Richard Wagner’s fantastic opera cycle Der Ring Des Nibelungen is the inspiration for a great deal of the fantasy genre, and it also inspired Germany’s Nibelungenhalle, a stone temple decorated with scenes from the opera that even has its own collection of “dragons,” both living and sculpted, that recall the giant-turned- dragon, Fafnir.
Opened in 1913, on the 100th anniversary of Wagner’s birth, the Nibelungenhalle celebrates the works of one of Germany’s most beloved sons. The elaborate tribute structure is a mix of artistic and architectural museum, fantasy garden, and zoo. The original building was constructed to reflect the epic fantasy scope of Wagner’s work with the sites name etched in runic leterring above the door bookended by bas reliefs of dwarves. Inside the hall the Nordic themes of Wagner’s famous opera cycle are everywhere from the flat Earth surrounded by the Midgard Serpent which is tiled into the floor to the twelve paintings of scenes taken directly from the opera. The domed ceiling is supported by six large stone columns, giving the whole place the feel of an ancient temple.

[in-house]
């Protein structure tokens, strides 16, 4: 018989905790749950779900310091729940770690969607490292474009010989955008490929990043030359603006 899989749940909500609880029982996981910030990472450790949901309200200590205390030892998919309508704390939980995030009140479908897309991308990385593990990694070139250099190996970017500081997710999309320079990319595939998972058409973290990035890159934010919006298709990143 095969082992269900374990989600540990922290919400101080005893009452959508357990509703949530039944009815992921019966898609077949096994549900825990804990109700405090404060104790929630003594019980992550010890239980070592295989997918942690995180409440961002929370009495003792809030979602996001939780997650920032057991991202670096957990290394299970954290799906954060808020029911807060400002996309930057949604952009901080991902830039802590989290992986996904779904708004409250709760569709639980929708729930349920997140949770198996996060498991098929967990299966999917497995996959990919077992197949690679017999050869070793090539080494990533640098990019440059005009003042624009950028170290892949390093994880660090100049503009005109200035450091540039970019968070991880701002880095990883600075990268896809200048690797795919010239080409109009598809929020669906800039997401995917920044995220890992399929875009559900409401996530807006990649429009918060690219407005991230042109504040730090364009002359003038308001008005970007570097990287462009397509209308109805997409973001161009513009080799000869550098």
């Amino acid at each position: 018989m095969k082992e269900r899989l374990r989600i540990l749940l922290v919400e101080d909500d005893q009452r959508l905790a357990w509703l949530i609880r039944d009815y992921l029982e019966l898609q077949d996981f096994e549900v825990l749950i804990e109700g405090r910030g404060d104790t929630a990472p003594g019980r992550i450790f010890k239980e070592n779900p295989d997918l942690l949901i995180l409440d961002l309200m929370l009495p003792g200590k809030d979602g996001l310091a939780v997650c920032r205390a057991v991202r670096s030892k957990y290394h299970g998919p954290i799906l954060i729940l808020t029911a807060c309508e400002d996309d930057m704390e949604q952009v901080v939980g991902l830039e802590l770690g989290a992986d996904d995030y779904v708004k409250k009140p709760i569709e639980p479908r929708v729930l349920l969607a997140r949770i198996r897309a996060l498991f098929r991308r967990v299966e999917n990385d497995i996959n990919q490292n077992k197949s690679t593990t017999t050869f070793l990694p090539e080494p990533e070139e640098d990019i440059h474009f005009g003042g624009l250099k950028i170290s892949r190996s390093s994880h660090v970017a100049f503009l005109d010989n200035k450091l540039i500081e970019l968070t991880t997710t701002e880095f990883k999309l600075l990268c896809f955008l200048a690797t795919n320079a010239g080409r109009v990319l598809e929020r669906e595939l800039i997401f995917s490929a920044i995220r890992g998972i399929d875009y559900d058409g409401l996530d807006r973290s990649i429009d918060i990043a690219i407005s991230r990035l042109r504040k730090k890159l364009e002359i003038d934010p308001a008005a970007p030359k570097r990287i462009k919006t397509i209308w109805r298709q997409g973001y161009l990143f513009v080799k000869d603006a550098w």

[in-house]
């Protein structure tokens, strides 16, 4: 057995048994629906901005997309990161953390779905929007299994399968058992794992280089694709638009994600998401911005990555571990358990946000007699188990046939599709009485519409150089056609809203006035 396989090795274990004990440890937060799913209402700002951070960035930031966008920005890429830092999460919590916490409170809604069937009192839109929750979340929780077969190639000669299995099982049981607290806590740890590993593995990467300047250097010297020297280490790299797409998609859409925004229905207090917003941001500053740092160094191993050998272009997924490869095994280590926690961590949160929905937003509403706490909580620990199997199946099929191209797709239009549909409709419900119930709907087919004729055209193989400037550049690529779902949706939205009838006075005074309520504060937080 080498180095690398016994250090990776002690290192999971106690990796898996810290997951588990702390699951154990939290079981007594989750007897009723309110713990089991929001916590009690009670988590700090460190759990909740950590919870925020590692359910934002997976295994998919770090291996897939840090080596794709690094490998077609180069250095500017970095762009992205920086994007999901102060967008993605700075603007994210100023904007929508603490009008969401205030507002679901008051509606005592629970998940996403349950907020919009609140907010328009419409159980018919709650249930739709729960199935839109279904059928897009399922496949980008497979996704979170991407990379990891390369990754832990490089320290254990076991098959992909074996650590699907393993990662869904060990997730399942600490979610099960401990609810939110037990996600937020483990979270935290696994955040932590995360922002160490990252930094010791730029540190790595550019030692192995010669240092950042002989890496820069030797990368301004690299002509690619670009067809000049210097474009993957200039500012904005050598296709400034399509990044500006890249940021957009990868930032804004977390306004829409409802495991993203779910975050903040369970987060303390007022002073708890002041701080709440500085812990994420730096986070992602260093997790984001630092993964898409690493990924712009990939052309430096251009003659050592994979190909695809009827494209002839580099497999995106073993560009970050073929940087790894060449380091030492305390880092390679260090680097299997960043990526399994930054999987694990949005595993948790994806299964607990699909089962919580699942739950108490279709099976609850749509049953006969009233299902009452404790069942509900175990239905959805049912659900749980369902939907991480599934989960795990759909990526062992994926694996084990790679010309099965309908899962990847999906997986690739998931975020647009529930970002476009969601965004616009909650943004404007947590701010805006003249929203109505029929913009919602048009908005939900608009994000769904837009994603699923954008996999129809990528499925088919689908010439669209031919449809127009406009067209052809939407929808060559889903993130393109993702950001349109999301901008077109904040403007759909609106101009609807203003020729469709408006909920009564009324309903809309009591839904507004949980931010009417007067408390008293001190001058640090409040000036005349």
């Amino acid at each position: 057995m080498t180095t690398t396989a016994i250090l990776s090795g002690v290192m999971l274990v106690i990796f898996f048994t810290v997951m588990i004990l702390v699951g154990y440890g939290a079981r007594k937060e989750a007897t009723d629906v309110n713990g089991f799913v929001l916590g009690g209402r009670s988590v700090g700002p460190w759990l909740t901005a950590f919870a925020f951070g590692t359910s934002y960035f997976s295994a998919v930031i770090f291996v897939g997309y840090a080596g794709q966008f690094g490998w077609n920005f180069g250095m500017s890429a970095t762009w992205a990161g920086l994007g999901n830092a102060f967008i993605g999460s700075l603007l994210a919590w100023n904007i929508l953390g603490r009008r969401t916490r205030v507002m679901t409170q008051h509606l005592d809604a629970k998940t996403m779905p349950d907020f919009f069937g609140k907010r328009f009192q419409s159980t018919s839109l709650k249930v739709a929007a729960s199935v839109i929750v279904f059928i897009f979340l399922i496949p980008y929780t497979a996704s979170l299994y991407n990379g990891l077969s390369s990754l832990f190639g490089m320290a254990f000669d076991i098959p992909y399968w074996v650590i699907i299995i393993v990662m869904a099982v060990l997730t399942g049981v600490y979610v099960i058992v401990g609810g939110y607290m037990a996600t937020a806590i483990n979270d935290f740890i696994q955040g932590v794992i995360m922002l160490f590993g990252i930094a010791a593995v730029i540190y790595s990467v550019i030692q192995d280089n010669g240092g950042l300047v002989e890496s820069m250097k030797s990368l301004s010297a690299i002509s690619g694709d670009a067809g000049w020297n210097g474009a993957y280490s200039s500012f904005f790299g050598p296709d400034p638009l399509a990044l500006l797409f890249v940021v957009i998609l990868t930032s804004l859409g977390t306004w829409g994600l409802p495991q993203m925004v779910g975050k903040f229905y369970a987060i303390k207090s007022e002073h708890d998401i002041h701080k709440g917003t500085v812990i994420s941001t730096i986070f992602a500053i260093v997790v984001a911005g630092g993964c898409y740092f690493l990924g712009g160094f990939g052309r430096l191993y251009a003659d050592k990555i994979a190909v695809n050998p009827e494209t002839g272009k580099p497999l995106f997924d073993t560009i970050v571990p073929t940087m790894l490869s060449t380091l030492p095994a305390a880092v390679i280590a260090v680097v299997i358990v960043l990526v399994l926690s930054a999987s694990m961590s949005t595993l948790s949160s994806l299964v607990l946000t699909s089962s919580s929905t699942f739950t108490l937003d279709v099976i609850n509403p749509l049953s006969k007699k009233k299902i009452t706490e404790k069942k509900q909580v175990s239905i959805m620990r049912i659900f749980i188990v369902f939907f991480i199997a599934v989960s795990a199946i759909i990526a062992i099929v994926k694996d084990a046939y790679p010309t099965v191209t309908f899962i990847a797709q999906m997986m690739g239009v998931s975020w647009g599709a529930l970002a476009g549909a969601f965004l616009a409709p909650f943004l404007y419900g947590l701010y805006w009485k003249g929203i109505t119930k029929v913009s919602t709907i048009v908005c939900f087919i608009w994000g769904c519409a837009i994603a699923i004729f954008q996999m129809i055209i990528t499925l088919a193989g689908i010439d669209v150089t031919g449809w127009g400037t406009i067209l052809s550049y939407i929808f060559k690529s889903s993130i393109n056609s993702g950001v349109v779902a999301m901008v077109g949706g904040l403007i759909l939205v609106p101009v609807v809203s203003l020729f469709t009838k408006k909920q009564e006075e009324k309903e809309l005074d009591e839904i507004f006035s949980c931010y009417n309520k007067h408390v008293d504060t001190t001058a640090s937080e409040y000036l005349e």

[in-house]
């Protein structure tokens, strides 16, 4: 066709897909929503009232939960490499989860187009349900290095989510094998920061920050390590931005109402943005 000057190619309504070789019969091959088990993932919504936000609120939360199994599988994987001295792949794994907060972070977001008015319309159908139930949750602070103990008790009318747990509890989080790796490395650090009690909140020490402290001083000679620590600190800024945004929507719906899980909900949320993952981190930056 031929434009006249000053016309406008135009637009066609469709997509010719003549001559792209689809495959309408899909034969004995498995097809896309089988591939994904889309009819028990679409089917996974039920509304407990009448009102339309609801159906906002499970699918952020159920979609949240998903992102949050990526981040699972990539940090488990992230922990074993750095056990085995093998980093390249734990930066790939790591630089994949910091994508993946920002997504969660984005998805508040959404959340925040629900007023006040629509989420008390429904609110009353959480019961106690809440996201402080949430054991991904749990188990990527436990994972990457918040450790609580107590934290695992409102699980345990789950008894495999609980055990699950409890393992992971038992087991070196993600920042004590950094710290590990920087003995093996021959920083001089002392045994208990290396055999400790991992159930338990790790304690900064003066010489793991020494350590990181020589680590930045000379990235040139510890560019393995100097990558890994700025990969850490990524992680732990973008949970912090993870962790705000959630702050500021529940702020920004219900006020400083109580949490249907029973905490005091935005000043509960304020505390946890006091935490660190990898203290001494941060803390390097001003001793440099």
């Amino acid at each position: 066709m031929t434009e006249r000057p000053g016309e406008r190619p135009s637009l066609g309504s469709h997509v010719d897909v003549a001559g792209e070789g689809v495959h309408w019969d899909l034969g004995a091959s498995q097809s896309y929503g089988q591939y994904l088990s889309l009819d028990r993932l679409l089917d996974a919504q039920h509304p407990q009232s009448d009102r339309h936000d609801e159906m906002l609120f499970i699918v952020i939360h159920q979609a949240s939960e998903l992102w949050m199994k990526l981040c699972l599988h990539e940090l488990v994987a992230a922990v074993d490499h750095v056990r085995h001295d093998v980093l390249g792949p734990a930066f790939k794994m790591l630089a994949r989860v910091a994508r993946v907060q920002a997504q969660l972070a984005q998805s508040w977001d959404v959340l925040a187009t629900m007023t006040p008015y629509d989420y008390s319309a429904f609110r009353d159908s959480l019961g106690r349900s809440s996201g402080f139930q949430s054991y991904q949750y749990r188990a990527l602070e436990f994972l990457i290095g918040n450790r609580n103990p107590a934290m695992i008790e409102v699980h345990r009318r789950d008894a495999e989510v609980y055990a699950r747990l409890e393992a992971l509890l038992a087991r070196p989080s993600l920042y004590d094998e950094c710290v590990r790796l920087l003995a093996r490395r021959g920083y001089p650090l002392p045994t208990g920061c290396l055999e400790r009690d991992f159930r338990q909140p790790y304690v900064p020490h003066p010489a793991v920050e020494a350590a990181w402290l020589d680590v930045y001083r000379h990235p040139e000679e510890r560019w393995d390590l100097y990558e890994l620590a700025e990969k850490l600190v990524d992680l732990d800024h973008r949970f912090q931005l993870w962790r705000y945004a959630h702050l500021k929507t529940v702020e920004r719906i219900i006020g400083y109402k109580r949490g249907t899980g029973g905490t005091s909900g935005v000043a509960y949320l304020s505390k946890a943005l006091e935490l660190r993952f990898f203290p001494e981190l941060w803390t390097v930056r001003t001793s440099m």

Added in 1933 and connected to the rear of the hall is the “Dragon’s Den,” a mossy grotto that contains a huge 13 meter stone dragon protecting its cave, echoing the beast that was killed by the mythic Siegfried. The leisurely beast’s pond is surrounded by reliefs of gods like Odin and Loki. Finally, built in 1958, the small Reptile Zoo that is also at the site seems a bit out of place, but contains 40 terrariums worth of exotic lizards which may have inspired Fafnir himself.
Know Before You Go
Königswinter can be easily reached by public transport from from Bonn, Siegburg or Cologne. Once you're in Königswinter, just follow the signs to Drachenfels and you're good to go.